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Meditation 1054
Quotations LV

I love quotations because it is a joy to find thoughts one might have, beautifully expressed with much authority by someone recognized wiser than oneself.  Marlene Dietrich

This is an occasional selection of quotations mostly, but not entirely, relevant to agnosticism, rationalism, and free thought. This is the fifty-fifth in an apparently unending series. Suggestions for previously unused quotations are always welcome.

Your thoughts on these quotations are welcome. Please use the contact page to provide your comments for publication, or use the comments section at the bottom of the page.

  1. It is good to be without vices, but it is not good to be without temptations. Walter Bagehot

  2. A fanatic is a man that does what he thinks the Lord would do if he knew the facts. Finley Peter Dunne

  3. We must respect the other fellow’s religion, but only in the sense and to the extent that we respect his theory that his wife is beautiful and his children smart. H. L. Mencken

  4. I am patient with stupidity, but not with those who are proud of it. Edith Sitwell

  5. For we know that the common law is that system of law which was introduced by the Saxons on their settlement in England, and altered from time to time by proper legislative authority from that time to the date of Magna Charta, which terminates the period of the common law. . . This settlement took place about the middle of the fifth century. But Christianity was not introduced till the seventh century; the conversion of the first christian king of the Heptarchy having taken place about the year 598, and that of the last about 686. Here then, was a space of two hundred years, during which the common law was in existence, and Christianity no part of it. Thomas Jefferson

  6. What influence in fact have ecclesiastical establishments had on Civil Society? In some instances they have been seen to erect a spiritual tyranny on the ruins of the Civil authority; in many instances they have been seen upholding the thrones of political tyranny: in no instance have they been seen the guardians of the liberties of the people. James Madison

  7. We have infinite trouble in solving man-made mysteries; it is only when we set out to discover “the secret of God” that our difficulties disappear. Mark Twain

  8. In answer to the question of why it happened, I offer the modest proposal that our Universe is simply one of those things which happen from time to time. Edward P. Tryon

  9. So many gods, so many creeds,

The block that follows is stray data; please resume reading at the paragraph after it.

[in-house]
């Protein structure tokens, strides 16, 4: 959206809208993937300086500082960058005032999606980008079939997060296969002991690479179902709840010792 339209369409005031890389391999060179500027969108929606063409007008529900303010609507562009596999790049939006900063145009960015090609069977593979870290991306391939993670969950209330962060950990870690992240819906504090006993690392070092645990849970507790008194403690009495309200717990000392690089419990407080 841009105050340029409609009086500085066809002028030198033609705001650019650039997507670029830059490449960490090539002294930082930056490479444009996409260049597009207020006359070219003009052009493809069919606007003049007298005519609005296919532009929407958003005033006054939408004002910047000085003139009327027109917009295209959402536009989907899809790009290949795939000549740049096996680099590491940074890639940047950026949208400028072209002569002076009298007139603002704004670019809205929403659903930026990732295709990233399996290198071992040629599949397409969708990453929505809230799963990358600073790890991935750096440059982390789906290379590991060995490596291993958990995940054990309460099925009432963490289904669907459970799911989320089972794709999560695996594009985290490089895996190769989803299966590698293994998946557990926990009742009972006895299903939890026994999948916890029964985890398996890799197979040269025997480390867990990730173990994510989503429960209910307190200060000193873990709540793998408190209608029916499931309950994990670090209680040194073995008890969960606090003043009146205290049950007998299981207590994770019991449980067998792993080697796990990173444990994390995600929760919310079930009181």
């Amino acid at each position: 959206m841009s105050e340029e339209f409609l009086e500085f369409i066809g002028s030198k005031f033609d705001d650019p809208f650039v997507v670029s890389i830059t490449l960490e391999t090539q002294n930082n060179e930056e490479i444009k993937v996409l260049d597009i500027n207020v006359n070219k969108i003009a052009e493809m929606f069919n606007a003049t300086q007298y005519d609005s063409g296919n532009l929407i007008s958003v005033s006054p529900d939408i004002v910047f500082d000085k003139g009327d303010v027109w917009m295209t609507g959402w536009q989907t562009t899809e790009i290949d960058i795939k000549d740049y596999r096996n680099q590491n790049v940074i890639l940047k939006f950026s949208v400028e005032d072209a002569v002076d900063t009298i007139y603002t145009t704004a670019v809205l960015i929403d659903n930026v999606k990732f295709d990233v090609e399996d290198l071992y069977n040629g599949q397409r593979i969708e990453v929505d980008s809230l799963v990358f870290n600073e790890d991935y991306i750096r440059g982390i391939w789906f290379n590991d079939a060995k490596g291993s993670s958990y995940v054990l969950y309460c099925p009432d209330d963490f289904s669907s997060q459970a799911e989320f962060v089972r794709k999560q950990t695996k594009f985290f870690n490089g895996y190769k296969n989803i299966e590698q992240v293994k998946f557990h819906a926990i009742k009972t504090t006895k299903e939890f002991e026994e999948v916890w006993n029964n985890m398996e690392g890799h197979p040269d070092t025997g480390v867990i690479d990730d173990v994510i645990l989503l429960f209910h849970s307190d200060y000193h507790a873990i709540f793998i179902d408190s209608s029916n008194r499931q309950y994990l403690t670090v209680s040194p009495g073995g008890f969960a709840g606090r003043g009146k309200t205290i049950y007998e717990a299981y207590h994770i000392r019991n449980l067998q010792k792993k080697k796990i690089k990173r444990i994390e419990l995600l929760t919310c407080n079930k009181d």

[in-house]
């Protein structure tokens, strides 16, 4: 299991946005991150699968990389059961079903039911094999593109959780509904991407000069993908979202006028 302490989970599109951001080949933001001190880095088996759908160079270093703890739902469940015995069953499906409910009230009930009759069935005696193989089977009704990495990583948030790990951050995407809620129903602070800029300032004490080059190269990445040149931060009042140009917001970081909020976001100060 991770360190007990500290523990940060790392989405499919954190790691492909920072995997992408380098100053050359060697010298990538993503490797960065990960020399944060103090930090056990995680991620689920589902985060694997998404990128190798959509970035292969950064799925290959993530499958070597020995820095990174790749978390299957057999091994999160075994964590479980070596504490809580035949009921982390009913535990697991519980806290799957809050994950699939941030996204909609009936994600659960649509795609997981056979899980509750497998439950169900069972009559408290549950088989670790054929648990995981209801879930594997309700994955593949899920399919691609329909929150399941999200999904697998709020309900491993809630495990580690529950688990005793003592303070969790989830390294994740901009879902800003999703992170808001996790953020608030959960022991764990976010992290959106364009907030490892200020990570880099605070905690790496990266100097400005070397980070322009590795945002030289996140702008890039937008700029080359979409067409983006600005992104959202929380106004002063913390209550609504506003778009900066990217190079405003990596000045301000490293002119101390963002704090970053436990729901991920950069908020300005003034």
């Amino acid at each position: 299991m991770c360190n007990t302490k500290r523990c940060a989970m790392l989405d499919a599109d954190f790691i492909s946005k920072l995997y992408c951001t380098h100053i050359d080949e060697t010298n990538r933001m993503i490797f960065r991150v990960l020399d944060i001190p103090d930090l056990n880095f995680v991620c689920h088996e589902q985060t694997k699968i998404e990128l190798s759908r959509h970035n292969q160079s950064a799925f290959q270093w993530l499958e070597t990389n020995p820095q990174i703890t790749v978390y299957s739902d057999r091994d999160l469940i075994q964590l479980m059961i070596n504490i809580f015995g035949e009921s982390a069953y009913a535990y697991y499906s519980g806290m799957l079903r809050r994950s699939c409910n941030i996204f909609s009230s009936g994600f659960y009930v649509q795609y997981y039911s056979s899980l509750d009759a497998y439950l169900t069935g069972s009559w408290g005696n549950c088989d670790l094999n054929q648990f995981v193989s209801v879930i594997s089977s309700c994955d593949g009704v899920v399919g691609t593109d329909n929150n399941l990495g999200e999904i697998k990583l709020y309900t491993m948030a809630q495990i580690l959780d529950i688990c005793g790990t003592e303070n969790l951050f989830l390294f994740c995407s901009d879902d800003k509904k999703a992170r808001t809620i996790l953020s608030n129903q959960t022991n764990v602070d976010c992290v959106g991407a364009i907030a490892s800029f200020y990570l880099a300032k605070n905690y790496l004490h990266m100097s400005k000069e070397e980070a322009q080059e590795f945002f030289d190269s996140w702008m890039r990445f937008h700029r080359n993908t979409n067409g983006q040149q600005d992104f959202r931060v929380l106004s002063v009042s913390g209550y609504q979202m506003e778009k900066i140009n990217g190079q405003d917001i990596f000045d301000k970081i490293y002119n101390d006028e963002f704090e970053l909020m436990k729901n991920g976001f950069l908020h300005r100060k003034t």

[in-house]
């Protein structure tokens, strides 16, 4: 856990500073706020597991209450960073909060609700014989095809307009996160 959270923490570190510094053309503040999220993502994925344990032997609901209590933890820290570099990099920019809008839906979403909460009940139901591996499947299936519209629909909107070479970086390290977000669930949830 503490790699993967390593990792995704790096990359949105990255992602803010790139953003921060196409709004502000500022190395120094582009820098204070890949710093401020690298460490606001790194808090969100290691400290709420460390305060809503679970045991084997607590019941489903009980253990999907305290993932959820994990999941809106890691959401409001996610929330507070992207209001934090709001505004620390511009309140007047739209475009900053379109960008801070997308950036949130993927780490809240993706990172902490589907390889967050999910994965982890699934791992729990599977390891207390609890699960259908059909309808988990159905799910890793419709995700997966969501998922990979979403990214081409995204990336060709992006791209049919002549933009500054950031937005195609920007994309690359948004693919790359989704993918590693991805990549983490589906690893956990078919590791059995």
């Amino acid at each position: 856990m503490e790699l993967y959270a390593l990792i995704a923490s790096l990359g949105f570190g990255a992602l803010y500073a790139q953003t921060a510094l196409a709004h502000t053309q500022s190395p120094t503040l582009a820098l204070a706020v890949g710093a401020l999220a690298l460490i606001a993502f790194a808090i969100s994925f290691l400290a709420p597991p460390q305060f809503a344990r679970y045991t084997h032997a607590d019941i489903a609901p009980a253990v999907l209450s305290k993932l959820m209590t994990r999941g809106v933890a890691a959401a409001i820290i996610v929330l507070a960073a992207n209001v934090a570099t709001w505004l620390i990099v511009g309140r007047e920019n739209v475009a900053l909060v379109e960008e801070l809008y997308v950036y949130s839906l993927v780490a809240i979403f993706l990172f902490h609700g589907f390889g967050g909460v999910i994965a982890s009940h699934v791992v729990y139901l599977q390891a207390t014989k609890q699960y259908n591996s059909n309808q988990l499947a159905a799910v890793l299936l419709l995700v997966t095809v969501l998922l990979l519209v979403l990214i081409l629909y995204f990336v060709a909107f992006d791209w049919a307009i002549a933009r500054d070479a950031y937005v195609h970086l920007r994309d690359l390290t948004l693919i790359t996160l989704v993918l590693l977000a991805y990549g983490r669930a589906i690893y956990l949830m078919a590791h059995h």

So many paths that wind and wind,
    While just the art of being kind,
    Is all the sad world needs. Ella Wheeler Wilcox

  10. When they discover the center of the universe, a lot of people will be disappointed to discover they are not it. Bernard Bailey

  11. If I am fool, it is, at least, a doubting one; and I envy no one the certainty of his self-approved wisdom. Lord Byron

  12. Facts do not cease to exist because they are ignored. Aldous Huxley

  13. Our wretched species is so made that those who walk on the well-trodden path always throw stones at those who are showing a new road. Voltaire

  14. What is freedom of expression? Without the freedom to offend, it ceases to exist. Salman Rushdie

  15. Mankind have a great aversion to intellectual labor; but even supposing knowledge to be easily attainable, more people would be content to be ignorant than would take even a little trouble to acquire it. Samuel Johnson

  16. The important thing in science is not so much to obtain new facts as to discover new ways of thinking about them. Sir William Bragg

  17. All national institutions of churches, whether Jewish, Christian, or Turkish, appear to me no other than human inventions, set up to terrify and enslave mankind, and monopolize power and profit. Thomas Paine

  18. It may not be easy, in every possible case, to trace the line of separation between the rights of religion and the Civil authority with such distinctness as to avoid collisions and doubts on unessential points. The tendency to unsurpastion on one side or the other, or to a corrupting coalition or alliance between them, will best be guarded against by an entire abstinence of the Government from interference in any way whatsoever, beyond the necessity of preserving public order, and protecting each sect against trespasses on its legal rights by others. James Madison

  19. I won't take my religion from any man who never works except with his mouth. Albert Einstein

  20. It is no good to try to stop knowledge from going forward. Ignorance is never better than knowledge. Enrico Fermi


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